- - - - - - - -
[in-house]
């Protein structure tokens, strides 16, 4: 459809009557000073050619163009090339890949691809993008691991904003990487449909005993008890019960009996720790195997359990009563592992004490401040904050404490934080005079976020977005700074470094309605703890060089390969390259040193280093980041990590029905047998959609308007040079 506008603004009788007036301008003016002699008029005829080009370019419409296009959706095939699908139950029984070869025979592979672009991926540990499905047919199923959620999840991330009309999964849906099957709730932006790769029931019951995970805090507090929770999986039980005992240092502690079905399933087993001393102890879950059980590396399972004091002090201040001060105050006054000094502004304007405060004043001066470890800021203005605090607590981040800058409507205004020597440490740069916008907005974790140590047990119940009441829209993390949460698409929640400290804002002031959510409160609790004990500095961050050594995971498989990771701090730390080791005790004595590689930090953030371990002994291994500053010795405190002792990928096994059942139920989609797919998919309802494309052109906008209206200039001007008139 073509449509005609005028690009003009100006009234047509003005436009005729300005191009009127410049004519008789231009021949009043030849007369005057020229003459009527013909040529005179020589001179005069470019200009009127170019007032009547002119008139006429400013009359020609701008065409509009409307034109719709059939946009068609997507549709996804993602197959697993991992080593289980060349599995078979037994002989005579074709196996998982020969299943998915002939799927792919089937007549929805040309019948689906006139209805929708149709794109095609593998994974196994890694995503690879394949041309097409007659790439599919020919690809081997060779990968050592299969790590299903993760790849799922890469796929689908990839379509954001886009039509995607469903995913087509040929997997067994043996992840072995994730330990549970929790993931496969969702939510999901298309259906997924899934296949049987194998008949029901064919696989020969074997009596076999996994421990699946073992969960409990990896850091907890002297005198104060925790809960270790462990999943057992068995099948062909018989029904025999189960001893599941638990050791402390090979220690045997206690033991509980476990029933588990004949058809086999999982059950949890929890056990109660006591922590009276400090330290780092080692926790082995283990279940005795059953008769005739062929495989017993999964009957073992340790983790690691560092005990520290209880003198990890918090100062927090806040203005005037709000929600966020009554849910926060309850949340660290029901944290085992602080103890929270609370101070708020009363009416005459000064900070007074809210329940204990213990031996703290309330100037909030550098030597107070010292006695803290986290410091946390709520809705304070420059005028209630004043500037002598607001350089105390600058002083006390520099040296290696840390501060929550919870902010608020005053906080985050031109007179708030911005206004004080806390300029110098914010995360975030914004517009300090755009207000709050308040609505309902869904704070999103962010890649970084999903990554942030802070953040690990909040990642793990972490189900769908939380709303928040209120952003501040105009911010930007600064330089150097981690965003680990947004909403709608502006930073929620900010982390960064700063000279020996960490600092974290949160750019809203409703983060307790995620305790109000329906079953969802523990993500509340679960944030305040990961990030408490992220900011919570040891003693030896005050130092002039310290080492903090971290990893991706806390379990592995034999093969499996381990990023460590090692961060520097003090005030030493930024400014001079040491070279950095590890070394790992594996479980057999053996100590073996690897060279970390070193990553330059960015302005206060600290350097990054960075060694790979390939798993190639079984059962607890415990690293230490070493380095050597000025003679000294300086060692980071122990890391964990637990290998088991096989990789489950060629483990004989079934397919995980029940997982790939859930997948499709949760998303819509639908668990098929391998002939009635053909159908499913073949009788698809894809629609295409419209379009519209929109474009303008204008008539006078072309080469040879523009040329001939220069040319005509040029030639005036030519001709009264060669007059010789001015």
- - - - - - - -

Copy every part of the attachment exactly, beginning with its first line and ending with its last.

[in-house]
């Protein structure tokens, strides 16, 4: 459809009557000073050619163009090339890949691809993008691991904003990487449909005993008890019960009996720790195997359990009563592992004490401040904050404490934080005079976020977005700074470094309605703890060089390969390259040193280093980041990590029905047998959609308007040079 506008603004009788007036301008003016002699008029005829080009370019419409296009959706095939699908139950029984070869025979592979672009991926540990499905047919199923959620999840991330009309999964849906099957709730932006790769029931019951995970805090507090929770999986039980005992240092502690079905399933087993001393102890879950059980590396399972004091002090201040001060105050006054000094502004304007405060004043001066470890800021203005605090607590981040800058409507205004020597440490740069916008907005974790140590047990119940009441829209993390949460698409929640400290804002002031959510409160609790004990500095961050050594995971498989990771701090730390080791005790004595590689930090953030371990002994291994500053010795405190002792990928096994059942139920989609797919998919309802494309052109906008209206200039001007008139 073509449509005609005028690009003009100006009234047509003005436009005729300005191009009127410049004519008789231009021949009043030849007369005057020229003459009527013909040529005179020589001179005069470019200009009127170019007032009547002119008139006429400013009359020609701008065409509009409307034109719709059939946009068609997507549709996804993602197959697993991992080593289980060349599995078979037994002989005579074709196996998982020969299943998915002939799927792919089937007549929805040309019948689906006139209805929708149709794109095609593998994974196994890694995503690879394949041309097409007659790439599919020919690809081997060779990968050592299969790590299903993760790849799922890469796929689908990839379509954001886009039509995607469903995913087509040929997997067994043996992840072995994730330990549970929790993931496969969702939510999901298309259906997924899934296949049987194998008949029901064919696989020969074997009596076999996994421990699946073992969960409990990896850091907890002297005198104060925790809960270790462990999943057992068995099948062909018989029904025999189960001893599941638990050791402390090979220690045997206690033991509980476990029933588990004949058809086999999982059950949890929890056990109660006591922590009276400090330290780092080692926790082995283990279940005795059953008769005739062929495989017993999964009957073992340790983790690691560092005990520290209880003198990890918090100062927090806040203005005037709000929600966020009554849910926060309850949340660290029901944290085992602080103890929270609370101070708020009363009416005459000064900070007074809210329940204990213990031996703290309330100037909030550098030597107070010292006695803290986290410091946390709520809705304070420059005028209630004043500037002598607001350089105390600058002083006390520099040296290696840390501060929550919870902010608020005053906080985050031109007179708030911005206004004080806390300029110098914010995360975030914004517009300090755009207000709050308040609505309902869904704070999103962010890649970084999903990554942030802070953040690990909040990642793990972490189900769908939380709303928040209120952003501040105009911010930007600064330089150097981690965003680990947004909403709608502006930073929620900010982390960064700063000279020996960490600092974290949160750019809203409703983060307790995620305790109000329906079953969802523990993500509340679960944030305040990961990030408490992220900011919570040891003693030896005050130092002039310290080492903090971290990893991706806390379990592995034999093969499996381990990023460590090692961060520097003090005030030493930024400014001079040491070279950095590890070394790992594996479980057999053996100590073996690897060279970390070193990553330059960015302005206060600290350097990054960075060694790979390939798993190639079984059962607890415990690293230490070493380095050597000025003679000294300086060692980071122990890391964990637990290998088991096989990789489950060629483990004989079934397919995980029940997982790939859930997948499709949760998303819509639908668990098929391998002939009635053909159908499913073949009788698809894809629609295409419209379009519209929109474009303008204008008539006078072309080469040879523009040329001939220069040319005509040029030639005036030519001709009264060669007059010789001015």